DANIEL WOJCIK RECALLS HOW A TRANSGRESSIVE MOVEMENT EMBRACED EXPRESSIVE BODY-MARKING
brutjournal contributor Daniel Wojcik is a professor at the University of Oregon in Eugene, where he specializes in folklore studies, subcultures, art, and alternative religions. He is the author of Punk and Neo-Tribal Body Art (University Press of Mississippi, 1995), Outsider Art: Visionary Worlds and Trauma (University Press of Mississippi, 2016), and the forthcoming monograph Artist as Astronaut: The Otherworldly Art of Ionel Talpazan, which will be published in the near future in the United Kingdom by Strange Attractor and distributed in the U.S.A. by MIT Press. Excerpts from the new Talpazan book were published in brutjournal's September 2021 issue.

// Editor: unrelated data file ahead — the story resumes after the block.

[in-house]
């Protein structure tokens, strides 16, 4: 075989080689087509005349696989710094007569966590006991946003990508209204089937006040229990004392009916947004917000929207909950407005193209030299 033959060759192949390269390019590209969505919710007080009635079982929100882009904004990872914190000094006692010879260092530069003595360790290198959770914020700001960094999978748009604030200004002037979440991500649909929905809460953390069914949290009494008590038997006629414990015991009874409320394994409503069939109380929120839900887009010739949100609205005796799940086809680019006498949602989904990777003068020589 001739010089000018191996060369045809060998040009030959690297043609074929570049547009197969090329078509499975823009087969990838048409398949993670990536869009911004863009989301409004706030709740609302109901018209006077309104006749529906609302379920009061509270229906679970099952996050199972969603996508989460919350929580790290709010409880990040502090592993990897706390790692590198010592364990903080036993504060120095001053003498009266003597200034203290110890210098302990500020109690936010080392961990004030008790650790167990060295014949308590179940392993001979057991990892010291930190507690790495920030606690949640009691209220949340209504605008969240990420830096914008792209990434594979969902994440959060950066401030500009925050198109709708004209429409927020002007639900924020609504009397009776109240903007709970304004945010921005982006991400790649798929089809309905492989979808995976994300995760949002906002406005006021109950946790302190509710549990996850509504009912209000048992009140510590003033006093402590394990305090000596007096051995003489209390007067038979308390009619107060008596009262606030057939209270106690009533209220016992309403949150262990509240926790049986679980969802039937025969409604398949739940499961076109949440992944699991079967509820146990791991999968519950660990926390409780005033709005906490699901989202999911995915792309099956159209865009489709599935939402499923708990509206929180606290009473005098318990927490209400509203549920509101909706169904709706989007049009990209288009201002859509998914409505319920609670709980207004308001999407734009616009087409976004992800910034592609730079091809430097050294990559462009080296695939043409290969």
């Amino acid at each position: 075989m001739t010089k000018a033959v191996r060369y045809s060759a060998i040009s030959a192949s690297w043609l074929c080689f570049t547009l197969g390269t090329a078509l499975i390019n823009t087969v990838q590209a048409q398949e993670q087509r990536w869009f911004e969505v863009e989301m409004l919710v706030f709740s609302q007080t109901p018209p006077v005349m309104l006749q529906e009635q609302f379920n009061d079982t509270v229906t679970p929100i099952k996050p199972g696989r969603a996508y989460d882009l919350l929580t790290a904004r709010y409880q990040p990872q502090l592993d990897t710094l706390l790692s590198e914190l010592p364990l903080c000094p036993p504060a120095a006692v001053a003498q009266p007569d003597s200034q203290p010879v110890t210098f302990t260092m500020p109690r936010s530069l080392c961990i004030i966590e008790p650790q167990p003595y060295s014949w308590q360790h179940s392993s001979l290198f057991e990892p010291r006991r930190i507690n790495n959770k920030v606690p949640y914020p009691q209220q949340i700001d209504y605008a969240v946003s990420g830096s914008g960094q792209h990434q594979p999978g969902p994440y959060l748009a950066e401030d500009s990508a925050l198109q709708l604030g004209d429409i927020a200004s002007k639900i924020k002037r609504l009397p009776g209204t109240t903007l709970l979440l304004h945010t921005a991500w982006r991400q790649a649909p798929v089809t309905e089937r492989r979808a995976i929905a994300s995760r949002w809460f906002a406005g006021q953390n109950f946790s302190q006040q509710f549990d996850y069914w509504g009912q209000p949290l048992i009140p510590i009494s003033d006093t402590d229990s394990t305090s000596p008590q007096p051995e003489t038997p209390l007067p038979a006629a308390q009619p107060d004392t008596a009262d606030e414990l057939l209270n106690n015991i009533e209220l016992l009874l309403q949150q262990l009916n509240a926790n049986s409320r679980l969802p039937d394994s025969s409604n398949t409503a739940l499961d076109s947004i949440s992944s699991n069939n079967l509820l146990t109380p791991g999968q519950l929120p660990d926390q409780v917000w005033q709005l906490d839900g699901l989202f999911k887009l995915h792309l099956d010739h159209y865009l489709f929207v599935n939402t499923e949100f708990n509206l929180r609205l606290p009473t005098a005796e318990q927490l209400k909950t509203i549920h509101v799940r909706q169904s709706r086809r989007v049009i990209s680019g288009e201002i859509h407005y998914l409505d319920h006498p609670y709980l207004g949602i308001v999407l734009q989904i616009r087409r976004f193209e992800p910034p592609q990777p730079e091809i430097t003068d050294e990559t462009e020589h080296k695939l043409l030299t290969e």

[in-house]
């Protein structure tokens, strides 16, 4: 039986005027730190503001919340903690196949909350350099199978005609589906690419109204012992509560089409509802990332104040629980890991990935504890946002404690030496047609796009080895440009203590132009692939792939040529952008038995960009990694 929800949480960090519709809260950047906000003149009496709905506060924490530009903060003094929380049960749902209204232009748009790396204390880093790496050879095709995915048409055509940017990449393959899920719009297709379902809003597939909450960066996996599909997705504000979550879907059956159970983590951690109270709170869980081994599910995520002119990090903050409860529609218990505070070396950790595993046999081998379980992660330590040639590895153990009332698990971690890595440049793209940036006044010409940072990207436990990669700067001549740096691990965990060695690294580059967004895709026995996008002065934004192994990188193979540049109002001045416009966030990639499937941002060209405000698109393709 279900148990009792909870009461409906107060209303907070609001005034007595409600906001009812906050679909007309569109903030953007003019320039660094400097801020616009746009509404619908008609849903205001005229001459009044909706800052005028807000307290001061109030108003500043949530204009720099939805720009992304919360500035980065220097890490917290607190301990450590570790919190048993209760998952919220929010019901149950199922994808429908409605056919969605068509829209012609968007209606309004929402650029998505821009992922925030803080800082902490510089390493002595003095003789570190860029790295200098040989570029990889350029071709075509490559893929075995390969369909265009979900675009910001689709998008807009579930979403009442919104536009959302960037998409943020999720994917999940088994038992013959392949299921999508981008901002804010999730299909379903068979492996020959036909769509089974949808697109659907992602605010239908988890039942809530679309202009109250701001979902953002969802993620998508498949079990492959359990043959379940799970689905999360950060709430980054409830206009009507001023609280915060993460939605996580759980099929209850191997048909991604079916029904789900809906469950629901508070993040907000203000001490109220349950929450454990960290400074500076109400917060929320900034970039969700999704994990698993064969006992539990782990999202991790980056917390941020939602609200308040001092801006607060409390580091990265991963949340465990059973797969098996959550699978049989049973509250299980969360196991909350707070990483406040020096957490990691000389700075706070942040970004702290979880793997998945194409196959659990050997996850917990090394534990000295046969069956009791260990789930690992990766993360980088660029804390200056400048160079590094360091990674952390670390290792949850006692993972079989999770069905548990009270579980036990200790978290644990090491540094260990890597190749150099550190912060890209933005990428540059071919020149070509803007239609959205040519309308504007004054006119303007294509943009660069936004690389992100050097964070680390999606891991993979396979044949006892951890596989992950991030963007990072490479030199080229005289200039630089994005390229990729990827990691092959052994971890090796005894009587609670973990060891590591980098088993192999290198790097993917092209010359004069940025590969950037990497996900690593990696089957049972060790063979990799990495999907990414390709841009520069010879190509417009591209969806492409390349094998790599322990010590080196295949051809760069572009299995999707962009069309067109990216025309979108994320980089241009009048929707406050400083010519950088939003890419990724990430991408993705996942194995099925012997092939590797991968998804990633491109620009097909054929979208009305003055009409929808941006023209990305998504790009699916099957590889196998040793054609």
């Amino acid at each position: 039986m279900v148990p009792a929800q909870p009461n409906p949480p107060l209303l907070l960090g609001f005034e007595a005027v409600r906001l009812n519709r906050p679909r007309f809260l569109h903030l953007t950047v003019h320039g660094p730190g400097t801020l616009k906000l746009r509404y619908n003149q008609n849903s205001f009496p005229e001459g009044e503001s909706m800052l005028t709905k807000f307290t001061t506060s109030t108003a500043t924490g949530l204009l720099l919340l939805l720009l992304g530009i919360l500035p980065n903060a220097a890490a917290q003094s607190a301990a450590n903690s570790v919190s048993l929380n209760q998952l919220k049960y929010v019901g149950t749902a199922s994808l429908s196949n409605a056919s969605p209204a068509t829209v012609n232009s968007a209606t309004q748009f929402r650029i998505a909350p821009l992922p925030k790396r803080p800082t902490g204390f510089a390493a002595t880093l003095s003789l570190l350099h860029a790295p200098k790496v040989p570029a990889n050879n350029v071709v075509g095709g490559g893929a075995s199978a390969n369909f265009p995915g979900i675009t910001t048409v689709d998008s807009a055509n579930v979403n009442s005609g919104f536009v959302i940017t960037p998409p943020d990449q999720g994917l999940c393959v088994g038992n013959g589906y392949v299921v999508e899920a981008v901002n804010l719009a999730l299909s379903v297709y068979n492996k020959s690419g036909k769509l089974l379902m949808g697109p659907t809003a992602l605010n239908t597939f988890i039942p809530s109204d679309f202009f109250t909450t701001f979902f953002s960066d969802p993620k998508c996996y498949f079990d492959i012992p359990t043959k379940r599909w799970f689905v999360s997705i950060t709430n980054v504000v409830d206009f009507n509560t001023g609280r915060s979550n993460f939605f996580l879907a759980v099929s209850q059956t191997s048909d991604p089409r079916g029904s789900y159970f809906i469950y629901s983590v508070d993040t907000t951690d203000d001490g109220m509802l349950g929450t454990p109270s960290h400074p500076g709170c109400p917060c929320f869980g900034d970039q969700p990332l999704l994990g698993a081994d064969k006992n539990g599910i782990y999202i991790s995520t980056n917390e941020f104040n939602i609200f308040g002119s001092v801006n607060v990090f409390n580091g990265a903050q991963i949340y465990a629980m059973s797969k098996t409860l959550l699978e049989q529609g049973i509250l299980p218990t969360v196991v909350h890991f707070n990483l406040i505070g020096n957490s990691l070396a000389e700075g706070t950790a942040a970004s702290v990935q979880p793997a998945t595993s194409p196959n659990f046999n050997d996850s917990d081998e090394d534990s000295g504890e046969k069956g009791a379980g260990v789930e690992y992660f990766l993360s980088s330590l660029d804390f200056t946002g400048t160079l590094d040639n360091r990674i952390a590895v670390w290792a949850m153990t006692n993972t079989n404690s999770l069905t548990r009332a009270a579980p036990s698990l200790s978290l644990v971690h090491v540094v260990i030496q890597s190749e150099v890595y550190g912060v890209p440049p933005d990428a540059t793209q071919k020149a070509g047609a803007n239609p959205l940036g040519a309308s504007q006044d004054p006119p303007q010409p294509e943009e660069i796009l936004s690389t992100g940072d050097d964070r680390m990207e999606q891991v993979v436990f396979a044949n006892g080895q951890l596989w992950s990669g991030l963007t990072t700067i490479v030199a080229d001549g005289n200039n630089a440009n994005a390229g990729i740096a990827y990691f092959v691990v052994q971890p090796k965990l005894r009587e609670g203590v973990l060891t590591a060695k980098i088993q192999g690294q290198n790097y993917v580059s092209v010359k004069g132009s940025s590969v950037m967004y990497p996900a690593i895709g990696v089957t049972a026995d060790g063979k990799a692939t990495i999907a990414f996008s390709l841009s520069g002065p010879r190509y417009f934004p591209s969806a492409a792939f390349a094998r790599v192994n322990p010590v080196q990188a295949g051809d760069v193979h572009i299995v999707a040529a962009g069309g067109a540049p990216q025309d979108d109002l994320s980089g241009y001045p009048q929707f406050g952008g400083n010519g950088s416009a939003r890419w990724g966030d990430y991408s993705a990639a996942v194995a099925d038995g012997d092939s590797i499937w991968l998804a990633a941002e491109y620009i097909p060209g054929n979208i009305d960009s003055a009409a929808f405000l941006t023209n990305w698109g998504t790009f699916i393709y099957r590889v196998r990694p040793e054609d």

by Daniel Wojcik
Like the members of youth subcultures of earlier eras, the punk rockers who emerged in the United Kingdom and the United States in the mid-1970s created an elaborate system of body adornment, refiguring and recontextualizing images and objects through the process of bricolage. In doing so, they generated new and oppositional meanings for such source material, meanings that reflected their defiant, anti-establishment worldview.
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